Russia and Syria have temporarily halted airstrikes on the beleaguered eastern part of Aleppo, the part of the city controlled by the rebels. Instead, Aleppo has been showered with leaflets that urge rebel fighters and civilians to flee.

Russia's Defense Minister Sergei Shoigu said Thursday his country's air force was extending for another day a "humanitarian pause" so civilians in need of medical care can get out of the city.

"We are appealing [to] countries that have influence on armed groups in eastern Aleppo to convince them to stop fighting and leave," Shoigu said.

The scene: A half-dozen white corrections officers at Clinton Correctional Facility in Dannemora, N.Y., are confronting an African-American inmate named Leonard Strickland. It's video of a closed world, invisible to most of us.

"Stay on the wall, do you understand me?" officers shout. "Don't move."

Strickland, who had been diagnosed with schizophrenia, appears dazed and unresponsive, and then he collapses.

Fortunate Nyakupinda has parked her hatchback by the side of the busy main road leading to the industrial area in Harare — where she sells used clothing for men from the trunk and the back seat.

On Friday the United Nations is set to appoint Wonder Woman its "Honorary Ambassador for the Empowerment of Women and Girls." The cartoon character, turning 75 this year, will be the face of a social media campaign that the U.N., will launch at a star-studded ceremony in New York. The actress Gal Gadot — who plays Wonder Woman in the movies these days — is scheduled to be there. So is Lynda Carter, who portrayed the superhero in the 1970s television show.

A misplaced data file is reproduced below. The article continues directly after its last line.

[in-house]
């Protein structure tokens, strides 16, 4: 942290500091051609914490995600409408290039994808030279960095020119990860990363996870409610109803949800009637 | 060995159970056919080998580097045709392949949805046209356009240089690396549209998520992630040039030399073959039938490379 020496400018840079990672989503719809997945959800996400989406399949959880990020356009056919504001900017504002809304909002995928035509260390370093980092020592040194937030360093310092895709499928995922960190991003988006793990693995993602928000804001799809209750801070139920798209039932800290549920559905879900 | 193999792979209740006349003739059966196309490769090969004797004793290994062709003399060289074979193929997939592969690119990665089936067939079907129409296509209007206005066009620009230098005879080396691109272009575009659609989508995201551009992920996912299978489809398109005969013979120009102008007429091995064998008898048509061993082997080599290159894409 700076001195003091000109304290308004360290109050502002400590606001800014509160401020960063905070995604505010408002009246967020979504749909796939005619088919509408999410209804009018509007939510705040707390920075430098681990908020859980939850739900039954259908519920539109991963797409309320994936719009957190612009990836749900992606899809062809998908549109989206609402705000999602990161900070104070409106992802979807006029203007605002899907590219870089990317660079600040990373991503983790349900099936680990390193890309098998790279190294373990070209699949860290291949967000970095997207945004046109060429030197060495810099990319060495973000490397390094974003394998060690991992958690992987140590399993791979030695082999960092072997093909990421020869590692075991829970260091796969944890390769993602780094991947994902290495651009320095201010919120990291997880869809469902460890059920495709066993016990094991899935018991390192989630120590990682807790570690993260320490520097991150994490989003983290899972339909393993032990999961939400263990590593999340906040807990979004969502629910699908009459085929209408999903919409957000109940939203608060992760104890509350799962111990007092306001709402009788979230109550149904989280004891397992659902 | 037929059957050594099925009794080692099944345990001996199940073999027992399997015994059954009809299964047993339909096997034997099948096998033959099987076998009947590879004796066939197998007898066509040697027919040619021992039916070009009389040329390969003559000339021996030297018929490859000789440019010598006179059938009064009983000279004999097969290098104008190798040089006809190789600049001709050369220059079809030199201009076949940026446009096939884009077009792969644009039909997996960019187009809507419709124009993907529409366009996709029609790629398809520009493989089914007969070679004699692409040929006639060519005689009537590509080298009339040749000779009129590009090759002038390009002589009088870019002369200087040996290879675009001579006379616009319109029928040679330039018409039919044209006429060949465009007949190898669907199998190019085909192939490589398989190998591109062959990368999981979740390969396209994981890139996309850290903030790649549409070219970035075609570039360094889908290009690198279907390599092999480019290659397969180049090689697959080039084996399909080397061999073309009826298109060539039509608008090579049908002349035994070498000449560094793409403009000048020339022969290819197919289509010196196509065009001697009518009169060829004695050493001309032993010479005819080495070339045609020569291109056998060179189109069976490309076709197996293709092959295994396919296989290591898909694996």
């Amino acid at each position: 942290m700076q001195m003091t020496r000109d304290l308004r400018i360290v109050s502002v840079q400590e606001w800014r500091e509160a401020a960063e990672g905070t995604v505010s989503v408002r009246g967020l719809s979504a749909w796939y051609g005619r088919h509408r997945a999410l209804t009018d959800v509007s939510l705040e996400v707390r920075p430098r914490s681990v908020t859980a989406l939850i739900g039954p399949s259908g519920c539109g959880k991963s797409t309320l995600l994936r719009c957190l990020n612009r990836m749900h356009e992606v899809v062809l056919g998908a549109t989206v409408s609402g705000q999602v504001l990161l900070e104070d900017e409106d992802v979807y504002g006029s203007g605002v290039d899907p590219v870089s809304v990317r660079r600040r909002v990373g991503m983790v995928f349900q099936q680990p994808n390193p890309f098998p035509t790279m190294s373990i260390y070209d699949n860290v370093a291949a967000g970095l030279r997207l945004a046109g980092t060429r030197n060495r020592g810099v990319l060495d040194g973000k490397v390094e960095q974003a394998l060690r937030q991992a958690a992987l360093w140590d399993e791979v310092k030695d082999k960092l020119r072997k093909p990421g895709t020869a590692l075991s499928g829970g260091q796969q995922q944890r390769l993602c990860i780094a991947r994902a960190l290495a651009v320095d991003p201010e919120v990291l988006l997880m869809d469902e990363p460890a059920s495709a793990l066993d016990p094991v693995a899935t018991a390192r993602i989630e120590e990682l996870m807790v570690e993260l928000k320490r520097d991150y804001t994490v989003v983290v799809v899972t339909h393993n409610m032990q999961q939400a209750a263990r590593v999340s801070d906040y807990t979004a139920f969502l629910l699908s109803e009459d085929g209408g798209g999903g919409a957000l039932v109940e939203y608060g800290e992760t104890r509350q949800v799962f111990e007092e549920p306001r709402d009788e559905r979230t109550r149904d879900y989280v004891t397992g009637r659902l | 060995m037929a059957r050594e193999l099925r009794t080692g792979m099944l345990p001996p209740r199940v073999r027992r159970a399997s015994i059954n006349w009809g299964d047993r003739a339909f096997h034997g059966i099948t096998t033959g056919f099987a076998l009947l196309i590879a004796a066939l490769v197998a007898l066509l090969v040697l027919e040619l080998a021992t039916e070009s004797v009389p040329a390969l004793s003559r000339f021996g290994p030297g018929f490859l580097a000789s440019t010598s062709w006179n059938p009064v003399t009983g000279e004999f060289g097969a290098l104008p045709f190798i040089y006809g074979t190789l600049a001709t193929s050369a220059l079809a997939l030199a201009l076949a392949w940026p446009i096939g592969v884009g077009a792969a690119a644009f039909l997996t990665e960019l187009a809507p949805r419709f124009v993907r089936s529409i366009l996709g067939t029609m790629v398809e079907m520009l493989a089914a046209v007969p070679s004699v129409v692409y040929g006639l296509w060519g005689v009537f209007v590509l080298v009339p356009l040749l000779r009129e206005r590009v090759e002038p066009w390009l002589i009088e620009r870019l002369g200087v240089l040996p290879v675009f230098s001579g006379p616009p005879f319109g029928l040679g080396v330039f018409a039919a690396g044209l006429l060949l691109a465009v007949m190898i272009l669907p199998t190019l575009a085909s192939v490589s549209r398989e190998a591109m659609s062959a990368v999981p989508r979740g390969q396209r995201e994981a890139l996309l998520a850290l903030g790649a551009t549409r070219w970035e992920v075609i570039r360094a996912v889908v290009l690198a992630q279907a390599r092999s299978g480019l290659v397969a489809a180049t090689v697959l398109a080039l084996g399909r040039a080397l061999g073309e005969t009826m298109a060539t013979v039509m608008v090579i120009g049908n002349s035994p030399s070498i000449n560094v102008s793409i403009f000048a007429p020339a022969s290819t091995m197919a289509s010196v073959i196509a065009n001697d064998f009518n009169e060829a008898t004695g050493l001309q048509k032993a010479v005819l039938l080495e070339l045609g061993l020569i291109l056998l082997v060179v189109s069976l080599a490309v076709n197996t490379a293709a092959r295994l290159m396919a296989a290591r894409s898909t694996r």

A state district judge in Montana is facing a call for his impeachment after sentencing a man who admitted to raping his 12-year-old daughter to 60 days in jail, of which he will serve 43.

A petition posted on the website calling for the impeachment of the Valley County, Mont., district court judge, John McKeon, has more than 55,000 signatures. The petition states, "Judge McKeon did not uphold the responsibility of ensuring justice as he is required to in his elected position."

Spain's top court reversed a ban on bullfighting in the Catalonia region, saying it was unconstitutional and infringed on the government's responsibility to preserve Spain's cultural patrimony.

Catalan lawmakers approved the ban in 2010, citing animal cruelty. As NPR reported at the time, it was seen as a victory for animal rights activists and a "stinging anti-Spanish rebuke," from the fiercely independent region.

The Environmental Protection Agency had the authority and information to issue an emergency order protecting residents of Flint, Mich., from lead-tainted water a full seven months before it did so, an EPA internal investigation has concluded.

"It is clear that EPA intervention was delayed," the report from the EPA's inspector general states. "These situations should generate a greater sense of urgency."

Tens of millions of Americans gathered around TV sets to watch the debate last night. But how they thought it went may depend upon which networks they watched. That's because post-debate coverage can sway viewers' opinions, as a new study suggests.

The remains of two gigantic dinosaurs discovered in Australia may shed light on how dinosaurs spread across the globe.

The public may soon get its first glimpse at the former National Security Agency contractor who allegedly embarked on a 20-year campaign to take home national security secrets, an effort the Justice Department calls "breathtaking in its longevity and scale."

Dr. Zoe Maher has never been busier. In addition to being a trauma surgeon and a new mom, she's spent the last year and half talking to hospital patients and community groups across Philadelphia about a study she's confident will save more adult gunshot and stab wound victims.

Copyright 2016 NPR. To see more, visit NPR.

Copyright 2016 NPR. To see more, visit NPR.

Copyright 2016 NPR. To see more, visit NPR.

Copyright 2016 NPR. To see more, visit NPR.